Sanding overhead is a hard, messy job. It is a painfully awkward position, and the machine has to be held – no, pressed – up to the work. Depending on the machine being used, dust mask and eyewear is somewhere between a good idea for safety’s sake and necessary for survival. My sander of choice is a Festool RO 150 FEQ, which puts me solidly in the survival category. The thing is a beast and tears off paint at an incredible rate… if you can hold it up. For every one minute I can hold it, I probably have to rest for two.
Now for the Surprise of the Day: At some point in the last couple years, I noticed some hull damage on the inside of the port transom aft of the rudder. The wood was broken, thrust upward like tectonic plates. It was dry, so I assumed that whatever had happened, it had been repaired from the outside. It wasn’t a high stress area, so I wasn’t too worried about it. I repaired the inside to the best of my ability at that time, and promptly forgot about it.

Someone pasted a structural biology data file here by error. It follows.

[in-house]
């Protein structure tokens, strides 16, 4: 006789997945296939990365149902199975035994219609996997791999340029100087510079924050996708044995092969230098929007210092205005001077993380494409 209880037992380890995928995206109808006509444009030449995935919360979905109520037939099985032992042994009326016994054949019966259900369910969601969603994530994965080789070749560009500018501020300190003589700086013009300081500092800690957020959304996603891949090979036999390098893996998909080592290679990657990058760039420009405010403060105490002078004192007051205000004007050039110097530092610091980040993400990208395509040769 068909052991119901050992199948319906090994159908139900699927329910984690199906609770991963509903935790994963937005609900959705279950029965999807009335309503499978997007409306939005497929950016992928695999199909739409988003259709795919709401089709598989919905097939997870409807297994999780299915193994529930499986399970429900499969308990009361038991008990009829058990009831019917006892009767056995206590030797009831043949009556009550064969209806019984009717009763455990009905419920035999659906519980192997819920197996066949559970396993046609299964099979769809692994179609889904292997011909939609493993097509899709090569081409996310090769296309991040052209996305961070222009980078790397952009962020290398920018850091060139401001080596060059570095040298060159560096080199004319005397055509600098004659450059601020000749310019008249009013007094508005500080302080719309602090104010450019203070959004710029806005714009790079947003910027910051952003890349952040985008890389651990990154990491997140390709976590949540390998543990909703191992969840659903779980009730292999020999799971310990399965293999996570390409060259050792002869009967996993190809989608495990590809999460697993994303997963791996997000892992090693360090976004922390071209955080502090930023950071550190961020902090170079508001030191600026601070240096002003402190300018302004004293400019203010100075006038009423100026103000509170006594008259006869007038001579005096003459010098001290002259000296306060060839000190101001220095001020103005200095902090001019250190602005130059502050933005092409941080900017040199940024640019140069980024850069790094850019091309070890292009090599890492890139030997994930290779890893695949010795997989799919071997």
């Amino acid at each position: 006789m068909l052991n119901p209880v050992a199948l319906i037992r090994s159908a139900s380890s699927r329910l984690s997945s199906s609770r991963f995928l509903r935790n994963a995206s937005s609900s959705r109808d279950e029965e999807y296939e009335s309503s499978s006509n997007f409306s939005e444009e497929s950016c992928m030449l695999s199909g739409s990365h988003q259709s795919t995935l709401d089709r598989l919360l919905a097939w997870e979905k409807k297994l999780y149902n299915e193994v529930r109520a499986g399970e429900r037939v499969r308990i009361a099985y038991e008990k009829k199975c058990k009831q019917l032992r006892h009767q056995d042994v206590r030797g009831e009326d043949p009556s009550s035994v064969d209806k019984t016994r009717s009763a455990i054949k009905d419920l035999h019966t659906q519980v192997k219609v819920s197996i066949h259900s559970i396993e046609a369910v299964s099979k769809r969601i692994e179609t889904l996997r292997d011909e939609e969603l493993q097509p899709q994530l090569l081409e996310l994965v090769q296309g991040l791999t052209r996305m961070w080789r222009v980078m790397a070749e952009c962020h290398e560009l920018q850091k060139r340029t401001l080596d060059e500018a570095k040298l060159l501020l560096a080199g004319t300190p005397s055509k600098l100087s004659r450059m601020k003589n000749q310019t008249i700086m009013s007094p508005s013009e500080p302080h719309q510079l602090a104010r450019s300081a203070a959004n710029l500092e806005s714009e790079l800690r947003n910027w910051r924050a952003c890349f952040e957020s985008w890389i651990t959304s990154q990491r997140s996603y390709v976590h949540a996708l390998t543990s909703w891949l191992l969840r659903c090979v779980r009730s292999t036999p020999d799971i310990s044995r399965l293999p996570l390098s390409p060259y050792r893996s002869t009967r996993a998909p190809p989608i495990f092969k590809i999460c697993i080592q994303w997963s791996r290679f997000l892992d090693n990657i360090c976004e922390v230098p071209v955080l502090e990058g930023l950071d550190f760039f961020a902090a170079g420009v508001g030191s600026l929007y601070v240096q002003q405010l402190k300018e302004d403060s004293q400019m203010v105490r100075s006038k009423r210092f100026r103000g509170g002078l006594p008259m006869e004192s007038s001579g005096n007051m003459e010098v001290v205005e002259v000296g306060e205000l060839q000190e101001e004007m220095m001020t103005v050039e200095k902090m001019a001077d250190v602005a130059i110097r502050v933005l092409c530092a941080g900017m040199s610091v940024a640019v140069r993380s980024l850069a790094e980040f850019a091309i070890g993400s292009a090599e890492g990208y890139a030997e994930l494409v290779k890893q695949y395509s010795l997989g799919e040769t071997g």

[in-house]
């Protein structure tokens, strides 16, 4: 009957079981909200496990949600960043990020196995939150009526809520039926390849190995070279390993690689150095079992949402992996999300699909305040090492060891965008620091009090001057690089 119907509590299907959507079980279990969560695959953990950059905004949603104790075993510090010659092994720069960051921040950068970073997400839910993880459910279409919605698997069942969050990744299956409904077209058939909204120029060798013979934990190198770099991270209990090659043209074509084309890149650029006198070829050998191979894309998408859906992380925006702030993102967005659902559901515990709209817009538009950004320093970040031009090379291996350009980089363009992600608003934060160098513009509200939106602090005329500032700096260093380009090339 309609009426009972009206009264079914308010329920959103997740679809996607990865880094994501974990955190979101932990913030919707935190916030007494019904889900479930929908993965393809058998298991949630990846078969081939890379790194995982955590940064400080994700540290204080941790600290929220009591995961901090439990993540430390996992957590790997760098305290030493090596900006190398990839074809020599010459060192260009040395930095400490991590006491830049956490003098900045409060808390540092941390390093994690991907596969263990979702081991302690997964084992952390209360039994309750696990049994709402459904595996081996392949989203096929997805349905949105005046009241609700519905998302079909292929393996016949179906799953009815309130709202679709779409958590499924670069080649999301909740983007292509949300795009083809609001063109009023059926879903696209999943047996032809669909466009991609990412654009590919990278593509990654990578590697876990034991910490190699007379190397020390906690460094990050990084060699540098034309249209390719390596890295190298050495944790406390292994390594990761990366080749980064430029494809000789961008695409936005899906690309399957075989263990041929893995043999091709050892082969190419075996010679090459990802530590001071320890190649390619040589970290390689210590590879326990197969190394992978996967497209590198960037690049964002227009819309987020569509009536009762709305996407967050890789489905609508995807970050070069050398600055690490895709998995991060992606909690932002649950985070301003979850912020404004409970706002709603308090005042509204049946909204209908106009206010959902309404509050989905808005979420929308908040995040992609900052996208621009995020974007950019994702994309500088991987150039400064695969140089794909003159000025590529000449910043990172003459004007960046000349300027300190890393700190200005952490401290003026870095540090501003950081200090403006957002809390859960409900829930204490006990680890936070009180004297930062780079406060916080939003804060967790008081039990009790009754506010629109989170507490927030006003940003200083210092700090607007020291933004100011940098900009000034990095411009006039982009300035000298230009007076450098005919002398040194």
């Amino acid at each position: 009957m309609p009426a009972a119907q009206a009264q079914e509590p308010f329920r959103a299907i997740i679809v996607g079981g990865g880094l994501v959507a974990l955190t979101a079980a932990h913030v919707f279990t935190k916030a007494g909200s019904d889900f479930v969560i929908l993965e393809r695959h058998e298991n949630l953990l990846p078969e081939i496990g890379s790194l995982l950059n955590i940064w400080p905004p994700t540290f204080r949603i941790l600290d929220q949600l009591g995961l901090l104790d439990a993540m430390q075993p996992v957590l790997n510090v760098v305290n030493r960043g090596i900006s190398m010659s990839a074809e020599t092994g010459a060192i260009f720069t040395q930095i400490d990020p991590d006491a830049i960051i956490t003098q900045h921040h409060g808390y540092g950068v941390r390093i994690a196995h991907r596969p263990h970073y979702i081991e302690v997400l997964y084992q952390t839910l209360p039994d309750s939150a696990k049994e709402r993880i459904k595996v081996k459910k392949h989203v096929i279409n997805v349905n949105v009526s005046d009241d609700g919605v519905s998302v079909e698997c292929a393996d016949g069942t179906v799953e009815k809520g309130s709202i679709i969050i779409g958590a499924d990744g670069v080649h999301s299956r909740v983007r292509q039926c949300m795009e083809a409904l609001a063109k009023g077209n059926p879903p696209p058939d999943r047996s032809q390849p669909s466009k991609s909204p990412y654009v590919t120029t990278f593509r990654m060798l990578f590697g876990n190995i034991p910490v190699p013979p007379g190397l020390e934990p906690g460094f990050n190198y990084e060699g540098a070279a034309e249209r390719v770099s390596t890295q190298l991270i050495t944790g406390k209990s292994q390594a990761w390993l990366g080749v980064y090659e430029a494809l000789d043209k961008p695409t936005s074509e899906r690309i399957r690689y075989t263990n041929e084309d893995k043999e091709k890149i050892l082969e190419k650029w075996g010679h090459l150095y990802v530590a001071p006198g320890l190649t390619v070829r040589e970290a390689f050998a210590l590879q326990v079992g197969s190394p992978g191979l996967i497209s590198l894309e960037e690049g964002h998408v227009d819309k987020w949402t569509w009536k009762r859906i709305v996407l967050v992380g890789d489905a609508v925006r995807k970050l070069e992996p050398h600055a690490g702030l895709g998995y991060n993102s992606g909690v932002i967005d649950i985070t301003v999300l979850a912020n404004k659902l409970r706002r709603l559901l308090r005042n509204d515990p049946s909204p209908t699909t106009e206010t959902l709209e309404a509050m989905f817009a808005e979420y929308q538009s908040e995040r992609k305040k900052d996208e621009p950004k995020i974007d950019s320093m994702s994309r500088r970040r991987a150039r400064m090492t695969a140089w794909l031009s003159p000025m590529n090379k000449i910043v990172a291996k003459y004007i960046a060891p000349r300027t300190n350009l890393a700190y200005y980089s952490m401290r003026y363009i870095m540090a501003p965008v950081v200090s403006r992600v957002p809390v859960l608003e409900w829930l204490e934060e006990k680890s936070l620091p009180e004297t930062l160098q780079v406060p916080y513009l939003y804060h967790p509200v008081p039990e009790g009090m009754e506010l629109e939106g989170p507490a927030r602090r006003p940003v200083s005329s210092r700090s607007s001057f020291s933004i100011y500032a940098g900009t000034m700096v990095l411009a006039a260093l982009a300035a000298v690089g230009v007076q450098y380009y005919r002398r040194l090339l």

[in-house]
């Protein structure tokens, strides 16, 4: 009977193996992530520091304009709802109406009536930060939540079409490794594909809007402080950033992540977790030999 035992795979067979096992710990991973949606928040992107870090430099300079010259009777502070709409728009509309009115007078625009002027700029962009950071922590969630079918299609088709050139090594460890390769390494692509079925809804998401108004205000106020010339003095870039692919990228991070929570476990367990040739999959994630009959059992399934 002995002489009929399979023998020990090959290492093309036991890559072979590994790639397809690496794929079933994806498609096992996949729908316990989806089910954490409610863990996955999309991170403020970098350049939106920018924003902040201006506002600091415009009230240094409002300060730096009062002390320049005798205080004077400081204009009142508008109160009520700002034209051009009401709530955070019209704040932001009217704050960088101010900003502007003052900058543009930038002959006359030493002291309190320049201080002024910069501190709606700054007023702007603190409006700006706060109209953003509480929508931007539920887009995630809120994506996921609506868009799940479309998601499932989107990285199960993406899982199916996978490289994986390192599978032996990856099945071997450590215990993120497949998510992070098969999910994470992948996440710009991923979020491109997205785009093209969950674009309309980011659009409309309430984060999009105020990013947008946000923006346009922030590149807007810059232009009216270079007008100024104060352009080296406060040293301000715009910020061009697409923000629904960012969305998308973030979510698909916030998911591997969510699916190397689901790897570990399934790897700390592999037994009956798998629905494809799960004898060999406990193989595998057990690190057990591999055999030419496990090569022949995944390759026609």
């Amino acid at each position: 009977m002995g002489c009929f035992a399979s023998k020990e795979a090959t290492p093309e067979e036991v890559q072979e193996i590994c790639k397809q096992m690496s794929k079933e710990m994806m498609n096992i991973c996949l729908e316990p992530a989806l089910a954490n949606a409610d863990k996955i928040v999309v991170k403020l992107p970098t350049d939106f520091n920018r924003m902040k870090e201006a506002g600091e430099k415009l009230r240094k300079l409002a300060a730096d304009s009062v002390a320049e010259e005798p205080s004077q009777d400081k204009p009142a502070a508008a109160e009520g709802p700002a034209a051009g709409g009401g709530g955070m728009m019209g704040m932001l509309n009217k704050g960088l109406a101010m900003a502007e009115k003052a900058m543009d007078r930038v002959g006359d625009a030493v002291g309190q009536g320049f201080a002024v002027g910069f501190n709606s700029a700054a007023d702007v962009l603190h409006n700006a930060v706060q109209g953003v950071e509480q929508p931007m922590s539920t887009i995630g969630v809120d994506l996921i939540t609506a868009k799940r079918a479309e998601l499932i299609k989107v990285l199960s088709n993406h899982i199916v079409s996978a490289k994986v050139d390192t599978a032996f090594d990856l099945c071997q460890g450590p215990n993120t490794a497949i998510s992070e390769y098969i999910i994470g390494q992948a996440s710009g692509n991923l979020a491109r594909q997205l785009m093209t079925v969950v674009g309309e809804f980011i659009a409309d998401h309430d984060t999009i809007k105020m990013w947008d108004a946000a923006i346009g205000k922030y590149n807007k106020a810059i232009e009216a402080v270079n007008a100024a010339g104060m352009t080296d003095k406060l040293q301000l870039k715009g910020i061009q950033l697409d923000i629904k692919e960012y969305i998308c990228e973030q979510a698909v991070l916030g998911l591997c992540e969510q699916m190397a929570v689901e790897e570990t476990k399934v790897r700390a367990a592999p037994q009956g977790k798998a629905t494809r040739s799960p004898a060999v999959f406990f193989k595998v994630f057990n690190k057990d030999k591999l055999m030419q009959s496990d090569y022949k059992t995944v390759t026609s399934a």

But then during this haulout I noticed the spot looked a little funny on the outside, remembered my inside repair, and we decided to dig into it. It turns out it wasn’t repaired from the outside at all. I now think that a boatyard worker, probably at our last haulout, over-tensioned a jackstand and didn’t tell anyone. The planks of the hull were broken, but the fiberglass skin held its shape, and the water out, for many hard miles.
Another spot repaired at the same yard, where our keels were damaged while hauling out on their rail, we found was not done correctly and will have to be redone.
That was at a “full-service” yard, where I was supposed to turn over my baby and wait until they’re finished billing me. They tolerated my daily visits, but I wasn’t allowed to do any work. I had to rely on their personnel for everything. It was not an experience I’m in a hurry to repeat.
This time we’re at a yard that allows Do-It-Yourself work, and the difference is huge. Nothing happens unless I do it or arrange to have it done. I’ve hired a crew that I trust, and we work on the boat as a team. Mistakes can always happen, but at least this time they’ll be my mistakes.